Rescinding a Specification Disclaimer Introduces New Matter

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A recent case before the U.S. Court of Appeals for the Federal Circuit serves as an important reminder of the distinction between a disclaimer introduced in the specification of a patent and a disclaimer introduced during prosecution.

In its nonprecedential ruling in Akeva v. Nike, the Federal Circuit affirmed a district court’s holding that the asserted patents were invalid under 35 U.S.C. § 102 because the patents could not benefit from an earlier priority date. The Federal Circuit reasoned that a chain of priority was broken by a specification disclaimer, preventing an earlier priority date from applying and thus allowing new prior art to invalidate the patents.

The plaintiff, Akeva, asserted four patents that claimed priority to U.S. Patent No. 5,560,126 through a chain of continuations that included U.S. Patent No. 6,604,300. The accused products were shoes with “conventional” rear soles. In a previous appeal in 2006, the Federal Circuit held that the ’300 patent specification was directed to unconventional rear soles, which were detachable or rotatable rear soles. It held that the ’300 patent specification had language that disclaimed conventional rear soles, and so did not encompass shoes with such soles.

In the recent case, Akeva argued that in contrast to the ’300 patent, the asserted patents did encompass shoes with conventional rear soles, and therefore covered the accused products.

During prosecution of a child case, which became U.S. Patent No. 7,114,269, Akeva filed an Information Disclosure Statement. The IDS disclosed the decision of the 2006 appeal and explained that Akeva intended to rescind the disclaimer language relied on by the Federal Circuit in the 2006 appeal decision. Because the ’269 patent was one of the asserted patents, and the rest of the asserted patents were continuations of the ’269 patent, the rescission applied to all asserted patents.

In response to Akeva’s arguments, the Federal Circuit stated that the disclaimer language in the ’300 patent excluded conventional soles, breaking continuity for that embodiment with subsequent child applications. Without continuity with the ’300 patent, the asserted patents could not “reach through the ’300 patent to claim an earlier priority date” to the ’126 patent. Rescission of the disclaimer in the ’269 patent introduced an “entirely new embodiment” into the asserted patents and was “classical new matter” unable to claim the benefit of either patent. The Federal Circuit further explained that case law presented by Akeva in support of its arguments involved rescission of a prosecution disclaimer, not rescission of a specification disclaimer. Akeva presented no case law supporting the proposition that “a disclaimer in the specification can be later rescinded… without this new, expanded scope of the disclosure constituting new matter.” The court then held that without the benefit of an earlier priority date to the ’126 patent, the asserted patents were invalid under 35 U.S.C. § 102 in view of prior art.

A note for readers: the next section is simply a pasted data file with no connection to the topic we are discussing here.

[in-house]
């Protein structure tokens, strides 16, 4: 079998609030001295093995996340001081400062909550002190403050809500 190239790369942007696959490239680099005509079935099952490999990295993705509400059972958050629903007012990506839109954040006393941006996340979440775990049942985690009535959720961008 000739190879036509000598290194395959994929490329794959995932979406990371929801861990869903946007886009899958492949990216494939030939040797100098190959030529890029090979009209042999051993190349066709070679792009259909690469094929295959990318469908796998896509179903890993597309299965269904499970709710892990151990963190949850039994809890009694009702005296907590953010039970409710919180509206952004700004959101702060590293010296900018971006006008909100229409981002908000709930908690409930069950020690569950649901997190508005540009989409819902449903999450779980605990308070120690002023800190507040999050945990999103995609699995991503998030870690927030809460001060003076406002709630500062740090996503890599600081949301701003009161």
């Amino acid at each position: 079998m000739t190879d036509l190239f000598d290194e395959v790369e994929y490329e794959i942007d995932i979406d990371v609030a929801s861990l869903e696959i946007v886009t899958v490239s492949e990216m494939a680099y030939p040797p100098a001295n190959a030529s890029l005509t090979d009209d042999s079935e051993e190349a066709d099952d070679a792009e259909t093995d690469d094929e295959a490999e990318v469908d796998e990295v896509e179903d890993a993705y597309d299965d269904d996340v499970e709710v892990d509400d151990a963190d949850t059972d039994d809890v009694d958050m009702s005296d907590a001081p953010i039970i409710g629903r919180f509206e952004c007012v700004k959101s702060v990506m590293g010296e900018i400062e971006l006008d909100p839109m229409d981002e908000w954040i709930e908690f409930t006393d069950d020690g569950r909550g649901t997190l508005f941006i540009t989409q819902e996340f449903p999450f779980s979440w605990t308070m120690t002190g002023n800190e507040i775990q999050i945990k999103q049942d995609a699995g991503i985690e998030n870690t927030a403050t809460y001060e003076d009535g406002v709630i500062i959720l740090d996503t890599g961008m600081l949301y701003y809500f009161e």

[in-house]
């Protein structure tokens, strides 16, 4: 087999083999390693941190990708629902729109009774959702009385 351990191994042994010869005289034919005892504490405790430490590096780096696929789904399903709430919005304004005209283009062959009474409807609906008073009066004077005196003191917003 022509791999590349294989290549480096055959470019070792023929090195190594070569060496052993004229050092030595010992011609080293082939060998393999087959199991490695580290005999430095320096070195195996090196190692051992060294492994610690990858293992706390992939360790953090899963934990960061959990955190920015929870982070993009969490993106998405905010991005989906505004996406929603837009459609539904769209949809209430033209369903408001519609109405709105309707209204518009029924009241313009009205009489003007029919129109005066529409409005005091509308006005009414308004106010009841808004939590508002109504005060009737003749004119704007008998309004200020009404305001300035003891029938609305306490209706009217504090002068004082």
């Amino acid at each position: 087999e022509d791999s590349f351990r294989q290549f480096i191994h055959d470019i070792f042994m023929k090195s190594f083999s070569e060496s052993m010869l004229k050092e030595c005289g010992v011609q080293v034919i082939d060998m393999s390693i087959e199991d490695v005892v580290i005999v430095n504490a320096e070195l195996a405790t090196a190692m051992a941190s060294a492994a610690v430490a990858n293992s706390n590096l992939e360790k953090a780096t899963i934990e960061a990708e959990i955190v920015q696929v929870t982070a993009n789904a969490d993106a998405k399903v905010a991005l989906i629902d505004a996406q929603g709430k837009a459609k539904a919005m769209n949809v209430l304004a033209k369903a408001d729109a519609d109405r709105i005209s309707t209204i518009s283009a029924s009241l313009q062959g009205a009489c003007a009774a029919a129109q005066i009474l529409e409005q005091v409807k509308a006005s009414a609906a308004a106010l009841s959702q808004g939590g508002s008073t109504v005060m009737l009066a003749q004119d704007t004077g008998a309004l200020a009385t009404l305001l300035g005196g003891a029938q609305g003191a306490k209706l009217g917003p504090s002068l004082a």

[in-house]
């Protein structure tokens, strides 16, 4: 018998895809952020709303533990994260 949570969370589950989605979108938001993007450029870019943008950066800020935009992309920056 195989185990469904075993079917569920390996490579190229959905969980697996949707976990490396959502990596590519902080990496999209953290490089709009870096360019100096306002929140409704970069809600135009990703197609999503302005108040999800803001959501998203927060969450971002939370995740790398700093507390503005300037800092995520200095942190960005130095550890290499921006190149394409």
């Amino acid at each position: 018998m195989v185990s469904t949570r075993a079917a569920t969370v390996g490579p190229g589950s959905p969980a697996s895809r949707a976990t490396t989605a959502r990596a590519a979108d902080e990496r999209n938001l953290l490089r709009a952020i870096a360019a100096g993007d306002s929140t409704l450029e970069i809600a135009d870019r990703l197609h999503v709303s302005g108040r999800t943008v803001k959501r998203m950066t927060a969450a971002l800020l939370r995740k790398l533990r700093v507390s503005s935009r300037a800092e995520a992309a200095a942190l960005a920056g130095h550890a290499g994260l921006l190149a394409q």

Again, Akeva is a reminder that a disclaimer introduced in the specification of a patent and a disclaimer introduced during prosecution are not the same. A prosecution disclaimer can be later rescinded to reclaim disclaimed scope. To do so, the applicant must clearly inform the examiner of the rescission. On the other hand, a specification disclaimer “specifically excludes subject matter from the invention possessed by the patentee,” as the Federal Circuit explained in this case. An applicant cannot “reclaim” scope disclaimed in the specification, because the applicant did not possess that scope at the time of filing. An attempt to do so results in introduction of new matter, potentially breaking continuity with parent applications. Here, Akeva traded an earlier priority date for an embodiment that included conventional rear soles, but in so doing, invalidated the patents.

It is noteworthy that the two cases Akeva offered for the proposition that a specification disclaimer can be “successfully rescinded,” which the Federal Circuit subsequently distinguished as discussing prosecution disclaimers instead, may have been unhelpful to Akeva even if its disclaimer in the ’300 patent had been a prosecution disclaimer. The first case, Hakim v. Cannon Avent Group, ruled that an attempted rescission of a prosecution disclaimer was ineffective, and that the continuation was bound by the prosecution disclaimer of the parent. The second case, Luv N’ Care v. Jackel International, required filing a continuation-in-part that introduced new matter into the claims in order to rescind the prosecution disclaimer of the parent. Introduction of new matter into the claims precluded the benefit of an earlier priority date by the continuation-in-part. Therefore, had Akeva’s disclaimer been a prosecution disclaimer, the result may have been the same.

DISCLAIMER: Because of the generality of this update, the information provided herein may not be applicable in all situations and should not be acted upon without specific legal advice based on particular situations.

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